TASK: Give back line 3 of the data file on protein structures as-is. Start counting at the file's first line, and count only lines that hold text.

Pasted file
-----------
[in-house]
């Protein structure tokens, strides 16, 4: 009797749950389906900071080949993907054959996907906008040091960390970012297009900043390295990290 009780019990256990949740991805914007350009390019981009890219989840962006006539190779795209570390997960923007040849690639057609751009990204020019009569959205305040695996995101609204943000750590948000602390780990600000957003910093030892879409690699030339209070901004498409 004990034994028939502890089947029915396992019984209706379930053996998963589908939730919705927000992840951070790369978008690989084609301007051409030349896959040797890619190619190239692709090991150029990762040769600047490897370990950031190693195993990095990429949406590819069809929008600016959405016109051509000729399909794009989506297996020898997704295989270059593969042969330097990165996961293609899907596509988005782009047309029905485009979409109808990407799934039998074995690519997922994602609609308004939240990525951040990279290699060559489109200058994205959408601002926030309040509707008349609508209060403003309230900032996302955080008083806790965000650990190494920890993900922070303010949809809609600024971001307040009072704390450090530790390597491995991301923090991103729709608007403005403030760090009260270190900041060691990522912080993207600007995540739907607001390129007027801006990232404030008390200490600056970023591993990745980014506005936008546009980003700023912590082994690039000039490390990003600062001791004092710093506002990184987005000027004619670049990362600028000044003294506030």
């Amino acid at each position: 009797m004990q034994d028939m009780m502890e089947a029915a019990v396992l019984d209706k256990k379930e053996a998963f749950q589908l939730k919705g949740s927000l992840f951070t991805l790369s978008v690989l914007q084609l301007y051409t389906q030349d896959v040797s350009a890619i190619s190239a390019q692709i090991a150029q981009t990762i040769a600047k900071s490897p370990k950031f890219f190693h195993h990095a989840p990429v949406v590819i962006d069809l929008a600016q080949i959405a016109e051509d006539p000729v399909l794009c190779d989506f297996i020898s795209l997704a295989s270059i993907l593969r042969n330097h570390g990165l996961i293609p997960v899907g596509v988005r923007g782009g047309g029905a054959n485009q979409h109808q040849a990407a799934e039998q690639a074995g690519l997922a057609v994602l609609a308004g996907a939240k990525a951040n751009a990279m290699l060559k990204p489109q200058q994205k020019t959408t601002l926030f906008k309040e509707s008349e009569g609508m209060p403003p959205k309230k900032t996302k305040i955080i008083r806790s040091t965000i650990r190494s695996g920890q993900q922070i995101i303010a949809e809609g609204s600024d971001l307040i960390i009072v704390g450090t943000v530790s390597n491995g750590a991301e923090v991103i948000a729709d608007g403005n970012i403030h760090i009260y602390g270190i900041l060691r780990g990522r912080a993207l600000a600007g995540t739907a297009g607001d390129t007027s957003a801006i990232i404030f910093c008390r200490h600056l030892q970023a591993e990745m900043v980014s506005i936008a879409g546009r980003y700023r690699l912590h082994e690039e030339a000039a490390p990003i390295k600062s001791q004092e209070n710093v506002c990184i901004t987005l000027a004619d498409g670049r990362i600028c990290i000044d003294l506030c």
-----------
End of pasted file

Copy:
């Amino acid at each position: 009797m004990q034994d028939m009780m502890e089947a029915a019990v396992l019984d209706k256990k379930e053996a998963f749950q589908l939730k919705g949740s927000l992840f951070t991805l790369s978008v690989l914007q084609l301007y051409t389906q030349d896959v040797s350009a890619i190619s190239a390019q692709i090991a150029q981009t990762i040769a600047k900071s490897p370990k950031f890219f190693h195993h990095a989840p990429v949406v590819i962006d069809l929008a600016q080949i959405a016109e051509d006539p000729v399909l794009c190779d989506f297996i020898s795209l997704a295989s270059i993907l593969r042969n330097h570390g990165l996961i293609p997960v899907g596509v988005r923007g782009g047309g029905a054959n485009q979409h109808q040849a990407a799934e039998q690639a074995g690519l997922a057609v994602l609609a308004g996907a939240k990525a951040n751009a990279m290699l060559k990204p489109q200058q994205k020019t959408t601002l926030f906008k309040e509707s008349e009569g609508m209060p403003p959205k309230k900032t996302k305040i955080i008083r806790s040091t965000i650990r190494s695996g920890q993900q922070i995101i303010a949809e809609g609204s600024d971001l307040i960390i009072v704390g450090t943000v530790s390597n491995g750590a991301e923090v991103i948000a729709d608007g403005n970012i403030h760090i009260y602390g270190i900041l060691r780990g990522r912080a993207l600000a600007g995540t739907a297009g607001d390129t007027s957003a801006i990232i404030f910093c008390r200490h600056l030892q970023a591993e990745m900043v980014s506005i936008a879409g546009r980003y700023r690699l912590h082994e690039e030339a000039a490390p990003i390295k600062s001791q004092e209070n710093v506002c990184i901004t987005l000027a004619d498409g670049r990362i600028c990290i000044d003294l506030c």